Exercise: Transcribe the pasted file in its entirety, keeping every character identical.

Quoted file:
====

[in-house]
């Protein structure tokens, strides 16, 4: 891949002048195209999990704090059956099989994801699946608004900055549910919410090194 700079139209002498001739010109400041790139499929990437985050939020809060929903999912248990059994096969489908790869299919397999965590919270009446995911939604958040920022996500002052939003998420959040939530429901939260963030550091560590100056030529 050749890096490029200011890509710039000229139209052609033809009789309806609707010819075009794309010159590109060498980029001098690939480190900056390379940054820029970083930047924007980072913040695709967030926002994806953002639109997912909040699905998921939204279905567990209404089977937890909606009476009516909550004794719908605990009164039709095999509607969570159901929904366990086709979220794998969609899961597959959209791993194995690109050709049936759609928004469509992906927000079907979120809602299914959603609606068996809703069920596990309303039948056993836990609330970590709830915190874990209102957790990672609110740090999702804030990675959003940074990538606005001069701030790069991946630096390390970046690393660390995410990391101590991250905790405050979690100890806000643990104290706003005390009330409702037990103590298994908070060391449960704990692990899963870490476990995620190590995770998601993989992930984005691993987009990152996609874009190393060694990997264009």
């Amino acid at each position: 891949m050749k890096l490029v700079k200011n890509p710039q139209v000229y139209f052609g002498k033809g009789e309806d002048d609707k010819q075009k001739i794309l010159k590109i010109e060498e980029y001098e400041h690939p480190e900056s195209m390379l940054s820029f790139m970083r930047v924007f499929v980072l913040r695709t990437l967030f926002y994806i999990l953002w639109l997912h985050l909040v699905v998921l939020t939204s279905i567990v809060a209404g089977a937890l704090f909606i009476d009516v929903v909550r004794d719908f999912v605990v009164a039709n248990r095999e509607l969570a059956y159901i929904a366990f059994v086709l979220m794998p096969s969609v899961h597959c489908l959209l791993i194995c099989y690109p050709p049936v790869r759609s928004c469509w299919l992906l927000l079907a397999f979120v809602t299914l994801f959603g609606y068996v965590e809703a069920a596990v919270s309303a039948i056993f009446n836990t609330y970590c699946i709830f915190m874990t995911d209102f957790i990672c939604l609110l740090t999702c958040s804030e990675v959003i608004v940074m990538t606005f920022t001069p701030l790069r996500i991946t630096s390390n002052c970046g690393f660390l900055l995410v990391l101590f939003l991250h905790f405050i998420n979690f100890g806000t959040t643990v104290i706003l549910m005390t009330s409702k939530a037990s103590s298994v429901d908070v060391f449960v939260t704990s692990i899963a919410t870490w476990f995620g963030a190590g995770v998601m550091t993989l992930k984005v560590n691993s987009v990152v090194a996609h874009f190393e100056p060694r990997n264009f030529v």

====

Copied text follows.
[in-house]
């Protein structure tokens, strides 16, 4: 891949002048195209999990704090059956099989994801699946608004900055549910919410090194 700079139209002498001739010109400041790139499929990437985050939020809060929903999912248990059994096969489908790869299919397999965590919270009446995911939604958040920022996500002052939003998420959040939530429901939260963030550091560590100056030529 050749890096490029200011890509710039000229139209052609033809009789309806609707010819075009794309010159590109060498980029001098690939480190900056390379940054820029970083930047924007980072913040695709967030926002994806953002639109997912909040699905998921939204279905567990209404089977937890909606009476009516909550004794719908605990009164039709095999509607969570159901929904366990086709979220794998969609899961597959959209791993194995690109050709049936759609928004469509992906927000079907979120809602299914959603609606068996809703069920596990309303039948056993836990609330970590709830915190874990209102957790990672609110740090999702804030990675959003940074990538606005001069701030790069991946630096390390970046690393660390995410990391101590991250905790405050979690100890806000643990104290706003005390009330409702037990103590298994908070060391449960704990692990899963870490476990995620190590995770998601993989992930984005691993987009990152996609874009190393060694990997264009």
């Amino acid at each position: 891949m050749k890096l490029v700079k200011n890509p710039q139209v000229y139209f052609g002498k033809g009789e309806d002048d609707k010819q075009k001739i794309l010159k590109i010109e060498e980029y001098e400041h690939p480190e900056s195209m390379l940054s820029f790139m970083r930047v924007f499929v980072l913040r695709t990437l967030f926002y994806i999990l953002w639109l997912h985050l909040v699905v998921l939020t939204s279905i567990v809060a209404g089977a937890l704090f909606i009476d009516v929903v909550r004794d719908f999912v605990v009164a039709n248990r095999e509607l969570a059956y159901i929904a366990f059994v086709l979220m794998p096969s969609v899961h597959c489908l959209l791993i194995c099989y690109p050709p049936v790869r759609s928004c469509w299919l992906l927000l079907a397999f979120v809602t299914l994801f959603g609606y068996v965590e809703a069920a596990v919270s309303a039948i056993f009446n836990t609330y970590c699946i709830f915190m874990t995911d209102f957790i990672c939604l609110l740090t999702c958040s804030e990675v959003i608004v940074m990538t606005f920022t001069p701030l790069r996500i991946t630096s390390n002052c970046g690393f660390l900055l995410v990391l101590f939003l991250h905790f405050i998420n979690f100890g806000t959040t643990v104290i706003l549910m005390t009330s409702k939530a037990s103590s298994v429901d908070v060391f449960v939260t704990s692990i899963a919410t870490w476990f995620g963030a190590g995770v998601m550091t993989l992930k984005v560590n691993s987009v990152v090194a996609h874009f190393e100056p060694r990997n264009f030529v």